Rights, Remedies and Procedures for Addressing Construction Defect Claims in Florida
Florida has implemented a rather simple statutory scheme to address claims that a real property owner believes she may have against a contractor, subcontractor, supplier or design professional for construction defects on her property—whether those defects involve construction, repairs, remodeling or alterations to the property. The law, Florida Statutes Sections 558.001-005, attempts to strike a balance between protecting the rights of property owners and reducing the litigation associated with such claims.
In a nutshell, before a property owner files a lawsuit in court or a demand for arbitration, to the extent arbitration is required, she must first, at least 60 days (120 days if the action involves an association that represents more than 20 parcels) prior to filing that lawsuit or demand for arbitration, serve a written notice of her claim on the contractor, subcontractor, supplier or design professional whom she claims is responsible for the defects. Defects encompass a number of different deficiencies arising from defective materials, components and products; violations of applicable codes; failure of a design professional to comply with applicable standards; or a failure to build or remodel property consistent with accepted trade standards.
The 60-day pre-suit notice must describe in detail each and every construction defect that the owner believes exists, as well as all known damages resulting from the defects and the location of each defect. Within 30 days of service of the owner’s notice of claim, the contractor, subcontractor, supplier or design professional to whom the notice is directed is entitled to inspect the property in order to assess each defect. If the contractor, subcontractor, supplier or design professional determines that destructive testing is necessary to determine the nature of the alleged defects and what caused those defects, there are certain other notice rights and obligations associated with that destructive testing, including the right of the owner to object under Florida Statutes Sec. 558.004.
Within 45 days after service of the property owner’s notice of claim, the contractor, subcontractor, supplier or design professional served with that notice is required to serve a written response which must provide for one of the following:
- an offer to remedy the defect, at no cost to the owner, with a detailed description of the necessary repairs and the timetable for completion;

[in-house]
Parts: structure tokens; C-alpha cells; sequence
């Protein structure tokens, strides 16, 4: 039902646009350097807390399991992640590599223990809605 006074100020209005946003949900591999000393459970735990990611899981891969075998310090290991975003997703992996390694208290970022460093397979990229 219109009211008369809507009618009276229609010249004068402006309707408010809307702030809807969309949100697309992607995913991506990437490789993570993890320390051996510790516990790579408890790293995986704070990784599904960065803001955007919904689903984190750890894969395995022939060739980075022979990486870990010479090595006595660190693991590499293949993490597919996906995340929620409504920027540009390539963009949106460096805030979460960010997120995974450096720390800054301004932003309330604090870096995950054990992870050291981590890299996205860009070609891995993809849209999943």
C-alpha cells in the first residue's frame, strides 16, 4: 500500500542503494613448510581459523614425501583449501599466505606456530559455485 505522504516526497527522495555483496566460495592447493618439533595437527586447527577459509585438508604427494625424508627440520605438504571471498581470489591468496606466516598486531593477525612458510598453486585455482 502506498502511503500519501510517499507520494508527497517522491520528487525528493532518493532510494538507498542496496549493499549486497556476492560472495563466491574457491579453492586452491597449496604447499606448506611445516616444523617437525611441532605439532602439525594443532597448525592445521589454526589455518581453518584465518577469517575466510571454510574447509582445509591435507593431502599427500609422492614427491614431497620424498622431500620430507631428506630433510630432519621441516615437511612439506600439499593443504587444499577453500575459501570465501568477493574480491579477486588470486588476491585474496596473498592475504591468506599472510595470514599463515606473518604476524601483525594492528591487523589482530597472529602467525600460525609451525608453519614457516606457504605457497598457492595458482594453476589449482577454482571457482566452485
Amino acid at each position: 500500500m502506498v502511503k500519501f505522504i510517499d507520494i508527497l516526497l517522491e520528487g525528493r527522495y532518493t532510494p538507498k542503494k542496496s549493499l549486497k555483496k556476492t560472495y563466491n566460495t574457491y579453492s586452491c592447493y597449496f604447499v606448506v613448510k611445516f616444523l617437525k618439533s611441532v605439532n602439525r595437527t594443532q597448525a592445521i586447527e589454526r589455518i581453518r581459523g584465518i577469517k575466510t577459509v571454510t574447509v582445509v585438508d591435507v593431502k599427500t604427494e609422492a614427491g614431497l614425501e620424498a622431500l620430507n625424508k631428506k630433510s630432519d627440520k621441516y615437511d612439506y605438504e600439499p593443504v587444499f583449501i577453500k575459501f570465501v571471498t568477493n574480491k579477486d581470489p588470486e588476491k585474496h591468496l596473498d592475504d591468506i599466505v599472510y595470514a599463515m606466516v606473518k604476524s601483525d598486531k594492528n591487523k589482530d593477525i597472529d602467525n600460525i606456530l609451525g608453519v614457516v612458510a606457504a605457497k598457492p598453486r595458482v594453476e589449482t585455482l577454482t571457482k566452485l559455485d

- an offer to settle the claim by a payment of money;
- a hybrid, for lack of a better term, offer to settle the claim by a combination of repairs and a monetary payment, with, again a description of the required repairs and the timetable to complete those repairs;
- a statement that the claim is disputed and that there will be no attempt to remedy the alleged defect or settle the claim;
- a statement that any monetary payment will be determined by the contractor’s, subcontractor’s, supplier’s or design professional’s insurance company within 30 days after the insurance company is notified of the claim. This statement may include an offer under paragraph c.) contingent upon the owner accepting the carrier’s determination whether to make an additional payment of money.
An owner who receives a settlement offer must serve a written notice of acceptance or rejection within 45 days after receiving that offer. If the contractor, subcontractor, supplier of design professional either disputes the owner’s notice of claim or does not respond to it, the owner can, without any further notice, file a lawsuit or demand for arbitration, where applicable.
If a contractor, subcontractor, supplier or design professional is sued for alleged construction defects without the owner first providing any pre-suit notice, that contractor, subcontractor, supplier or design professional should immediately move to stay the lawsuit under Florida Statutes Sec. 558.003
As the law continues to evolve on these matters, please note that this article is current as of date and time of publication and may not reflect subsequent developments. The content and interpretation of the issues addressed herein is subject to change. Cole Schotz P.C. disclaims any and all liability with respect to actions taken or not taken based on any or all of the contents of this publication to the fullest extent permitted by law. This is for general informational purposes and does not constitute legal advice or create an attorney-client relationship. Do not act or refrain from acting upon the information contained in this publication without obtaining legal, financial and tax advice. For further information, please do not hesitate to reach out to your firm contact or to any of the attorneys listed in this publication.
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